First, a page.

With the tensions in Egypt rising and the position of Hosni Mubarak looking increasingly vulnerable one minority in particular that need our prayers is the Christian church. Estimates vary as to how many Christians there are in Egypt, the official figure is around 6% but some estimates put it as high as 20%, it is likely to be somewhere in between. There has been a history of discrimination against Christians at a local level; and extreme Islamist groups have targeted churches and Christian groups for attacks and intimidation. The Christian charity Open Doors which seeks to support the persecuted church ranks Egypt as the 19th most difficult country in which to be a Christian. Throughout 2010 tensions between Christians and Muslims increased, believers from a Muslim background are rejected culturally and socially. Christmas 2010 saw a bomb planted outside a church in Alexandria which exploded and killed 21 as they left Christmas services. The Mubarak’s government has had to perform a delicate balancing act between vociferous and often violent extremists and the silent majorities and minorities of Egypt.
As Egypt has faced increasing economic difficulties and corruption has been revealed the population are looking for solutions. ‘Islam is the solution’ is a popular slogan across the Middle East, and is seen by some including the influential Muslim Brotherhood as the answer to Egypt’s economic, social and political difficulties. If Mubarak falls, (as it looks increasingly likely he will), it is not clear who or what will fill emerge to fill the power vacuum. The BBC’s seasoned Middle East watcher Jeremy Bowen observes:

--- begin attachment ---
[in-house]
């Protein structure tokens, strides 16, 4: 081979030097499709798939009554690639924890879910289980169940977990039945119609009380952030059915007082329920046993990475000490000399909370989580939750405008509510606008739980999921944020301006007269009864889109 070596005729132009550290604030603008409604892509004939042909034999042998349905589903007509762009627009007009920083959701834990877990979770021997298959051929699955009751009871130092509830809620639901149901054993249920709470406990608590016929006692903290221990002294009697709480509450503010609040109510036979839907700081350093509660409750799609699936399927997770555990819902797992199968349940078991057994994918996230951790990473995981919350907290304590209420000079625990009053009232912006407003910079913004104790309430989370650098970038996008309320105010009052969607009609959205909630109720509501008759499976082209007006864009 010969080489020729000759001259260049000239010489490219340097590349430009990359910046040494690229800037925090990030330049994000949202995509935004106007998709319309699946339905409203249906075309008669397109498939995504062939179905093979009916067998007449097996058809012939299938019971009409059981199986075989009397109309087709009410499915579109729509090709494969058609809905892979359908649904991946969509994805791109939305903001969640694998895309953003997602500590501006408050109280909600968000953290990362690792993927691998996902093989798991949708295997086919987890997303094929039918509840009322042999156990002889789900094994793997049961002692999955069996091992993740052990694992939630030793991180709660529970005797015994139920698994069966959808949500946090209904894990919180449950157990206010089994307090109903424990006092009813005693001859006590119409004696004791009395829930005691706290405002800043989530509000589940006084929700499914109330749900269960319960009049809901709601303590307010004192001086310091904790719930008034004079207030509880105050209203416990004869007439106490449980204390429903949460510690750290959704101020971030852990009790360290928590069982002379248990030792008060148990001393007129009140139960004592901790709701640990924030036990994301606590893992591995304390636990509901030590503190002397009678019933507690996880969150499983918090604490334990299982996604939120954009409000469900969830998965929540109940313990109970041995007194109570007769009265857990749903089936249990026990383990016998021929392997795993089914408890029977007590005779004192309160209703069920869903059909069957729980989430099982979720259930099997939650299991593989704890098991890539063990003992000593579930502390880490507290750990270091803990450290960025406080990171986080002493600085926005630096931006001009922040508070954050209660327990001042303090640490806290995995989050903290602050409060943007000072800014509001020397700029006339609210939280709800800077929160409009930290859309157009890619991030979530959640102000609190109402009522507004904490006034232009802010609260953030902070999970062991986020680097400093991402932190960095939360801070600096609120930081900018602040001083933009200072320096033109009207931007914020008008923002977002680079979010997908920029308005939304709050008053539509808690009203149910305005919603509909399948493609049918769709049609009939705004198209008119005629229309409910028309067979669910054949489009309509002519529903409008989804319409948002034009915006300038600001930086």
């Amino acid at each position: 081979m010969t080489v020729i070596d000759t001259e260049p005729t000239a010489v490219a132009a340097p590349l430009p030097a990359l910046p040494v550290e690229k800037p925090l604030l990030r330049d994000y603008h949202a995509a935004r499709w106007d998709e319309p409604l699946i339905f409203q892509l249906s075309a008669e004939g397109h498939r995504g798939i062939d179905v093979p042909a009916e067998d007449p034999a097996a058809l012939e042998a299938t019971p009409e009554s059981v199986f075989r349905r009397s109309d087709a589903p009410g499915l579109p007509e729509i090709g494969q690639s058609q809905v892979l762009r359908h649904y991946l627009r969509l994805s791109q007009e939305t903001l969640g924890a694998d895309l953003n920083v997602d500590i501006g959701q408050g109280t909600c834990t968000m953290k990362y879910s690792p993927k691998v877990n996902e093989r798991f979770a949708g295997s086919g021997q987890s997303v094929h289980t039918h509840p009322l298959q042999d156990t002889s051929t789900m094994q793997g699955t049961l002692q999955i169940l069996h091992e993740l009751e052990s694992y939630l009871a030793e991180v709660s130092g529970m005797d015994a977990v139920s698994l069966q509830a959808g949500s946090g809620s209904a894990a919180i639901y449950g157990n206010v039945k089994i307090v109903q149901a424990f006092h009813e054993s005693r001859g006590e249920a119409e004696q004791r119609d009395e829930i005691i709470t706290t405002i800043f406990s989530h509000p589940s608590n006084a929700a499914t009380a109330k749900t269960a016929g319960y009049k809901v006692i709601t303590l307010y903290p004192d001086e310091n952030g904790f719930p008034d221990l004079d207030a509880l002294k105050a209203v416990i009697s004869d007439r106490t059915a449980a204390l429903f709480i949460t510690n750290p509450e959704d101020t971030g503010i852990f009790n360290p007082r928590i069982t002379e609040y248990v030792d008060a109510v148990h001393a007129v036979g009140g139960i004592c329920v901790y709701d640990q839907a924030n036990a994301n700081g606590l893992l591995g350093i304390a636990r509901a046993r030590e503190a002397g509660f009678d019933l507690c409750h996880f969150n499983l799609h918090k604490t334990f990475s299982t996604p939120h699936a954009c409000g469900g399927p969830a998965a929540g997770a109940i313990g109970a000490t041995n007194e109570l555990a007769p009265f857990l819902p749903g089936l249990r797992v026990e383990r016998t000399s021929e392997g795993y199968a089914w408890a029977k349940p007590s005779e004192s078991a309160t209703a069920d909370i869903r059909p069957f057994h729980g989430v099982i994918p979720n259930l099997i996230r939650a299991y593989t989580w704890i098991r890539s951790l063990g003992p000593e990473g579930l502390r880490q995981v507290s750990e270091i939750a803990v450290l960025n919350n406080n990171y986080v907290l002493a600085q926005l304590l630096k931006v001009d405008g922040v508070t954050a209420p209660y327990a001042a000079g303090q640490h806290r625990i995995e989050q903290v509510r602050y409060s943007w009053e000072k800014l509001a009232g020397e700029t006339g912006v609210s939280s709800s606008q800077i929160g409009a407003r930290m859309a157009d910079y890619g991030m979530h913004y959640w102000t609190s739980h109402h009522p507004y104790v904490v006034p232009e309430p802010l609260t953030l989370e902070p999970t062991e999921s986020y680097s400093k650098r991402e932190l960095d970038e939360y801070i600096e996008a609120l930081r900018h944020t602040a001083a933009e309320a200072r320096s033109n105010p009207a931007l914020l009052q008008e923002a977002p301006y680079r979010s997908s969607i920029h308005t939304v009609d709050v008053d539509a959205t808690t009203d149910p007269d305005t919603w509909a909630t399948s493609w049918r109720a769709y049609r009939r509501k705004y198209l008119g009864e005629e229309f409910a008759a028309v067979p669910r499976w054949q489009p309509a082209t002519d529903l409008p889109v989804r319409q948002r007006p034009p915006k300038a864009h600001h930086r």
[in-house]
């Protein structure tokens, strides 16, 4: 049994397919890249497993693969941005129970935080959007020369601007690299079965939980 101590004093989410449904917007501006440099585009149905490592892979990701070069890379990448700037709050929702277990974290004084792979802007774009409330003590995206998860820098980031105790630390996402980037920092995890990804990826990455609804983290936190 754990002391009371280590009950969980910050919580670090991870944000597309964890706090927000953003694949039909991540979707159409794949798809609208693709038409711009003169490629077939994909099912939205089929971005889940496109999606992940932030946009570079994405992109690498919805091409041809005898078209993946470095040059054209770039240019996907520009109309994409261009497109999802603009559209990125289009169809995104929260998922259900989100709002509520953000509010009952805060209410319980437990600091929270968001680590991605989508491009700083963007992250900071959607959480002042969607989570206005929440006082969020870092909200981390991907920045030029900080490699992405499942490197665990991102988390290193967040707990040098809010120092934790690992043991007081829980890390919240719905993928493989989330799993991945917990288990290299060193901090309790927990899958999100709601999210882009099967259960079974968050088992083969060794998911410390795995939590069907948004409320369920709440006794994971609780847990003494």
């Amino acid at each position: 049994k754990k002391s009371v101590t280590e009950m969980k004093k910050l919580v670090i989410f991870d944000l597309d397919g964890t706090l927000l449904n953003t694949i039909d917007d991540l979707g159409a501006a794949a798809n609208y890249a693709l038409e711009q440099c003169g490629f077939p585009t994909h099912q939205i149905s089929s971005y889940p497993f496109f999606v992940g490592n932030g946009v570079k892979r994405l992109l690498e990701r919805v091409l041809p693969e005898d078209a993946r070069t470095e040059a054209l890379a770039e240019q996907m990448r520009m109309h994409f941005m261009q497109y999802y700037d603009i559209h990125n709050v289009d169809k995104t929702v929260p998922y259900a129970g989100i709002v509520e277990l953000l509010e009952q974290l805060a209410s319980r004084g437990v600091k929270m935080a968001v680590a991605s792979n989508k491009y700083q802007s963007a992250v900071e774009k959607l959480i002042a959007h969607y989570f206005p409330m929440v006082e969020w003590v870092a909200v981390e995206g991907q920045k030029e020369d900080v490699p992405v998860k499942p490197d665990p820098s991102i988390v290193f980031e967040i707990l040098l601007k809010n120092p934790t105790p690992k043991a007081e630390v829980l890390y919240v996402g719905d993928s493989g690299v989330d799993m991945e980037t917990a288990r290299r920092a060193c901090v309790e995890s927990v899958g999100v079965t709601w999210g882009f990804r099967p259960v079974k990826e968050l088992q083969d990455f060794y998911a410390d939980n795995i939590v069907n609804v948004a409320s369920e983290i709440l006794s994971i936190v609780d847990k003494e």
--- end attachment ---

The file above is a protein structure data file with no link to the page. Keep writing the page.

Optimistic Egyptians say free elections, if they ever happen, would produce a vibrant democracy.
Pessimists say that the removal of the police state would lead to chaos – which would be exploited by Egypt’s jihadi groups. These have been suppressed ruthlessly by the Mubarak regime.
The country’s only properly organised mass political movement outside the ruling party is the Muslim Brotherhood, and it would do very well in any free election.
Unlike the jihadis, it does not believe it is at war with the West. It is conservative, moderate and non-violent. But it is highly critical of Western policy in the Middle East.
The church in Egypt is in need of our prayers, not just for the struggles that they face today but also for the struggles that they are likely to face in the coming years. We should pray for the following:
- A peaceful resolution to the current crisis
- For the emergence of a democratically elected government committed to peace with Israel and the West
- For a government which will guarantee the religious freeedoms of all it’s citizens
- For protection God’s for the church and her leaders – ‘the Church of the Martyrs’
- For wisdom and provision for the church’s leaders, pastors and evangelists
- For the ongoing renewal of the Coptic church